“Who Dey?” is something you’re going to hear often as the Cincinnati Bengals head to Super Bowl 56, but where did it come from? The phrase dates back to the old Riverfront Stadium days and is derived from a historic Cincinnati business.
Hudepohl Beer Company has been a staple in the Cincinnati beer industry since 1885, long before the Bengals were even a thought for the city. Hudepohl has been around Cincinnati even before the Reds were in town, which is sort of crazy to think about, as the Reds are the first organized professional baseball team to ever exist.
As a historic brewer, it comes as no surprise that fans have spent hundreds of years enjoying their products as they cheer on their hometown football team. As the franchise got up and running, Hudepohl was sold in the stadium by beer vendors during games. If you’ve been to any professional sporting event, you know the beer vendors can bring the noise. They would be heard shouting, “Hudy,” while advertising the beer and hear the occasional “HuDey” as well.
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As time went on, that started to catch on. In the 1981 season, the Bengals won their first playoff game in franchise history, making their way to their first ever Super Bowl. The “HueDey” chant quickly evolved and became ingrained in the team and the city of Cincinnati.
For the 1988 Super Bowl run, Hudepohl embraced the connection and put out commemorative cans including the full season schedule on the back. Those have grown to be prized possessions in memorabilia collections for fans. I’m lucky enough to have six of them myself:
My unopened 1998 @hudepohlbeers cans from the last Super Bowl run.— Drew Garrison (@DrewGarrison) February 2, 2022
Working on a piece for @CincyJungle that connects Hudepohl to #Bengals history. pic.twitter.com/ybI61oCHD6
The transformation was complete. Now, you hear the chant nearly every day:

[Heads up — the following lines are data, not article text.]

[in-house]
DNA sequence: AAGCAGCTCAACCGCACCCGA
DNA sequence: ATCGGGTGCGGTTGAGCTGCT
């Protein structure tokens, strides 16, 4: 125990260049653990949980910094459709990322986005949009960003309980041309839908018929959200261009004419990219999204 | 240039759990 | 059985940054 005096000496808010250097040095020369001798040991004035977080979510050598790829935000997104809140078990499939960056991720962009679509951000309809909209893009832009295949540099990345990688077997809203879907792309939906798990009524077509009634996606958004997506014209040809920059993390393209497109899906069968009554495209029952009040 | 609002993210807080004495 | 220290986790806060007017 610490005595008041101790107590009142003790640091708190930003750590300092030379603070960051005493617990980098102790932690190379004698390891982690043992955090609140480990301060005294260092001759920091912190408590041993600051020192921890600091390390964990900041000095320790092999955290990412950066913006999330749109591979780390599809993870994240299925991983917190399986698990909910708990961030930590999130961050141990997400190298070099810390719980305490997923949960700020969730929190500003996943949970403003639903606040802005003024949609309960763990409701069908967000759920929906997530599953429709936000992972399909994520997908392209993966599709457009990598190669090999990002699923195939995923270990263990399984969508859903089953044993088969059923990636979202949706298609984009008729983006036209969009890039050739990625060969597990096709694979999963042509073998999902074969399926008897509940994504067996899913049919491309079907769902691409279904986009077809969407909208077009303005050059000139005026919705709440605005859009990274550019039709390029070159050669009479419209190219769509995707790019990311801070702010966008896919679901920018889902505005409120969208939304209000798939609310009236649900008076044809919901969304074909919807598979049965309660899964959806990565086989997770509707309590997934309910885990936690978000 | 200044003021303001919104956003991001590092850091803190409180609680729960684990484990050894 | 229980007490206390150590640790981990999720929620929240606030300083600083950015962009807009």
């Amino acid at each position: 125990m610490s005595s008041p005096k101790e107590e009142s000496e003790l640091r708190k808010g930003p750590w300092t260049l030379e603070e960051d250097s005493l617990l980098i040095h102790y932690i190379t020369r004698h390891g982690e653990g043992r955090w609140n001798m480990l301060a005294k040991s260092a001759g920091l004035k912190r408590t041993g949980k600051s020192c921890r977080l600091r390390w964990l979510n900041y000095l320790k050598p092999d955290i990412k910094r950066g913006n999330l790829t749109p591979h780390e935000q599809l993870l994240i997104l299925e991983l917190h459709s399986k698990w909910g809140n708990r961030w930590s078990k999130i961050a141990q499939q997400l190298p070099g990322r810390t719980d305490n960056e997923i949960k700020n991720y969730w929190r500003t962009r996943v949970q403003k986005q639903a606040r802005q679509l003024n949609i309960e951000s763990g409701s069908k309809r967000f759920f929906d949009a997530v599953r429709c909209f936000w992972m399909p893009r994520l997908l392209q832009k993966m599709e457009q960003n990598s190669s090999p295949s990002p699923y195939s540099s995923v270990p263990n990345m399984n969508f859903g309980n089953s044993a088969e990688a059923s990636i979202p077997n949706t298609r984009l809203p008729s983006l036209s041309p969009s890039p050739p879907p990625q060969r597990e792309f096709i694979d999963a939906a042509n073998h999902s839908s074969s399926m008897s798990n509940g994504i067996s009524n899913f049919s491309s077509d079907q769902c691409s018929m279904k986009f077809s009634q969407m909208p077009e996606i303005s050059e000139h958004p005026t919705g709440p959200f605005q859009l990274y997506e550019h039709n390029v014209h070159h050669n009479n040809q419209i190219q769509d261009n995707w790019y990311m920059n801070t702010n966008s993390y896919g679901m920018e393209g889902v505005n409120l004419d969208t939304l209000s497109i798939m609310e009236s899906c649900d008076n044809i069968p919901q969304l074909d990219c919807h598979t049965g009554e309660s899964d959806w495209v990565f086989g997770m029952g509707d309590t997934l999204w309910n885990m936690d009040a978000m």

“Who Dey?! Who Dey?! Who Dey think gonna beat them Bengals? Noooooobody!” plays loudly throughout Paul Brown Stadium before games and after touchdowns. Shirts, hats and jackets all around don the phrase.
In fact, it has sort of become a greeting for fans who may not know each other. A trip to a grocery store on a game day in the area is usually a great example. As fans gather the goods for their game day spreads, it seems almost mandatory to give a “Who Dey?” to fellow shoppers wearing orange and black.
There is also a friendly connection to the New Orleans Saints fanbase. In New Orleans, fans chant “Who Dat? Who Dat? Who Dat gonna beat ‘dem Saints.” Much has been made of the similar chants and depending on which fan you ask first, one stole the chant from the other. If you want to get technical, “Who Dey” started to echo through Riverfront Stadium in 1981 and although “Who Dat” was an old saying in the New Orleans area, the Saints fanbase didn’t adopt it until the 1983 season. All us Bengal fans take pride in knowing we had ours first, despite what recently departed Saints coach Sean Payton may think.
Sean Payton letting it be known that despite cheering for the Bengals in the playoffs, the #WhoDat came before the #WhoDey pic.twitter.com/ZSeUL9dgXG— Andrew Jones (@TWDTV1) January 25, 2022
Here we are, four decades later and those two words are synonymous with the same feelings brought to Cincinnati when it started. An improbable Super Bowl run, an energized fan base and a legendary Cincinnati brewer that has been around for hundreds of years.
As the Bengals went into the ever intimidating Arrowhead Stadium and overcame an 18-point deficit against the Kansas City Chiefs, the deafening crowd wasn’t quite as intimidating as some had expected. Bengals fans showed up in droves, being as loud as they possibly could to root their team on.
The chants you heard on your television as they received the Lamar Hunt Trophy? “Who Dey?!” of course.